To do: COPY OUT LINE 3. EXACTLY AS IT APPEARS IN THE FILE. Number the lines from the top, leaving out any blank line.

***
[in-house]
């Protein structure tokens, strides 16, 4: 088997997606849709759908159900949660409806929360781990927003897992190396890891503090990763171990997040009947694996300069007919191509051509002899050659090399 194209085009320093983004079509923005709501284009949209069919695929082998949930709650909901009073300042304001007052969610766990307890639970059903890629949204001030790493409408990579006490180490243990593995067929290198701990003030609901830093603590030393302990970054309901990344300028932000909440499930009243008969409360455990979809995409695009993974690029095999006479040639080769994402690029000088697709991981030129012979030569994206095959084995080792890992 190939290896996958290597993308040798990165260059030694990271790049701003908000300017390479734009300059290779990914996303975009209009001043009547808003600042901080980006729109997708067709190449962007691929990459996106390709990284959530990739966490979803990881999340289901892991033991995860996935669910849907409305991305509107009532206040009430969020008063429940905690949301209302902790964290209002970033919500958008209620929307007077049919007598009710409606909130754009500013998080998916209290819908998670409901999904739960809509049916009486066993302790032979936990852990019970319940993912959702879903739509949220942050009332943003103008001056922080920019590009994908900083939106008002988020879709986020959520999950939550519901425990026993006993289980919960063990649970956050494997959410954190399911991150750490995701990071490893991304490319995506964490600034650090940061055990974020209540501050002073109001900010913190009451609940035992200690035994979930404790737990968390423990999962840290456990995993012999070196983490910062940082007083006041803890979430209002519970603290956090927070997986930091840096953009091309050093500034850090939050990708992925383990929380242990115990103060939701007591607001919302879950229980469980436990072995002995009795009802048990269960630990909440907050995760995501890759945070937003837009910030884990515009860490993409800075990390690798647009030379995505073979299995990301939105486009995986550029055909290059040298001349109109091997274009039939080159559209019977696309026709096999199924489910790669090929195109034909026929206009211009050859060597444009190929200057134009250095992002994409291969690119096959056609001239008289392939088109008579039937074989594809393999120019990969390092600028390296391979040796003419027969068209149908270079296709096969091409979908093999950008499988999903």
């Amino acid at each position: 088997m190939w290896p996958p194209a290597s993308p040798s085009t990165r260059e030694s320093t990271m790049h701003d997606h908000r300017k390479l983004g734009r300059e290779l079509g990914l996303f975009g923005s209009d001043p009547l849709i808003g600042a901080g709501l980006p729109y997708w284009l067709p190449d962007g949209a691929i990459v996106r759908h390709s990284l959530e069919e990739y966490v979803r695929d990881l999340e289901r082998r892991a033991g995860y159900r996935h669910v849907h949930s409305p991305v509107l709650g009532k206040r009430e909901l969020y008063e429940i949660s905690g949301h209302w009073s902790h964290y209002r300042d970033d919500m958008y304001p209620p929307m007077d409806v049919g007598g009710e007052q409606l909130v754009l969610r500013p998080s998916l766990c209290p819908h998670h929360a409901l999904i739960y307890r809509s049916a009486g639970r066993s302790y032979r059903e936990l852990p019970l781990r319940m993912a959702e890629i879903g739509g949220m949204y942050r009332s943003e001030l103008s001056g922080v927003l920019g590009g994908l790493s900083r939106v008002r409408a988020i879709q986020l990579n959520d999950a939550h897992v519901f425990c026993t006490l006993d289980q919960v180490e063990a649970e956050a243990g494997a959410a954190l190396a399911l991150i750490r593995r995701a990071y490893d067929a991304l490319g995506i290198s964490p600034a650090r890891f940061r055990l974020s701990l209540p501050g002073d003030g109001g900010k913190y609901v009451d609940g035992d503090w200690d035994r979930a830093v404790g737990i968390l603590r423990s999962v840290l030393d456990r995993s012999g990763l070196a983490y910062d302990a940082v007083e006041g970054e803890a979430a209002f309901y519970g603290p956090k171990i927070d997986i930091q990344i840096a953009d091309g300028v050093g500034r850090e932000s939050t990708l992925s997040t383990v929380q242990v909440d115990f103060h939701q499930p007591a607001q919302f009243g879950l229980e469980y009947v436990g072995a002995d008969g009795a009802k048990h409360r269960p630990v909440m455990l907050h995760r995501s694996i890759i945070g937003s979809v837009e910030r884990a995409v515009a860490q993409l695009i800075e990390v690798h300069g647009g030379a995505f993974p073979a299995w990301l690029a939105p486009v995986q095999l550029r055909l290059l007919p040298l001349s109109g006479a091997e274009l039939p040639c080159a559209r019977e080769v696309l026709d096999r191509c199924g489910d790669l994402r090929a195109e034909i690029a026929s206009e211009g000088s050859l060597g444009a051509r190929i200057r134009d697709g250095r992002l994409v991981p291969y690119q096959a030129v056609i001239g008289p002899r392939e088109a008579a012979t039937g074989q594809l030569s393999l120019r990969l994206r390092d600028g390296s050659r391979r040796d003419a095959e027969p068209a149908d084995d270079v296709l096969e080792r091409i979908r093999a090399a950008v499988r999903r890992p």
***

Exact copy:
């Amino acid at each position: 088997m190939w290896p996958p194209a290597s993308p040798s085009t990165r260059e030694s320093t990271m790049h701003d997606h908000r300017k390479l983004g734009r300059e290779l079509g990914l996303f975009g923005s209009d001043p009547l849709i808003g600042a901080g709501l980006p729109y997708w284009l067709p190449d962007g949209a691929i990459v996106r759908h390709s990284l959530e069919e990739y966490v979803r695929d990881l999340e289901r082998r892991a033991g995860y159900r996935h669910v849907h949930s409305p991305v509107l709650g009532k206040r009430e909901l969020y008063e429940i949660s905690g949301h209302w009073s902790h964290y209002r300042d970033d919500m958008y304001p209620p929307m007077d409806v049919g007598g009710e007052q409606l909130v754009l969610r500013p998080s998916l766990c209290p819908h998670h929360a409901l999904i739960y307890r809509s049916a009486g639970r066993s302790y032979r059903e936990l852990p019970l781990r319940m993912a959702e890629i879903g739509g949220m949204y942050r009332s943003e001030l103008s001056g922080v927003l920019g590009g994908l790493s900083r939106v008002r409408a988020i879709q986020l990579n959520d999950a939550h897992v519901f425990c026993t006490l006993d289980q919960v180490e063990a649970e956050a243990g494997a959410a954190l190396a399911l991150i750490r593995r995701a990071y490893d067929a991304l490319g995506i290198s964490p600034a650090r890891f940061r055990l974020s701990l209540p501050g002073d003030g109001g900010k913190y609901v009451d609940g035992d503090w200690d035994r979930a830093v404790g737990i968390l603590r423990s999962v840290l030393d456990r995993s012999g990763l070196a983490y910062d302990a940082v007083e006041g970054e803890a979430a209002f309901y519970g603290p956090k171990i927070d997986i930091q990344i840096a953009d091309g300028v050093g500034r850090e932000s939050t990708l992925s997040t383990v929380q242990v909440d115990f103060h939701q499930p007591a607001q919302f009243g879950l229980e469980y009947v436990g072995a002995d008969g009795a009802k048990h409360r269960p630990v909440m455990l907050h995760r995501s694996i890759i945070g937003s979809v837009e910030r884990a995409v515009a860490q993409l695009i800075e990390v690798h300069g647009g030379a995505f993974p073979a299995w990301l690029a939105p486009v995986q095999l550029r055909l290059l007919p040298l001349s109109g006479a091997e274009l039939p040639c080159a559209r019977e080769v696309l026709d096999r191509c199924g489910d790669l994402r090929a195109e034909i690029a026929s206009e211009g000088s050859l060597g444009a051509r190929i200057r134009d697709g250095r992002l994409v991981p291969y690119q096959a030129v056609i001239g008289p002899r392939e088109a008579a012979t039937g074989q594809l030569s393999l120019r990969l994206r390092d600028g390296s050659r391979r040796d003419a095959e027969p068209a149908d084995d270079v296709l096969e080792r091409i979908r093999a090399a950008v499988r999903r890992p």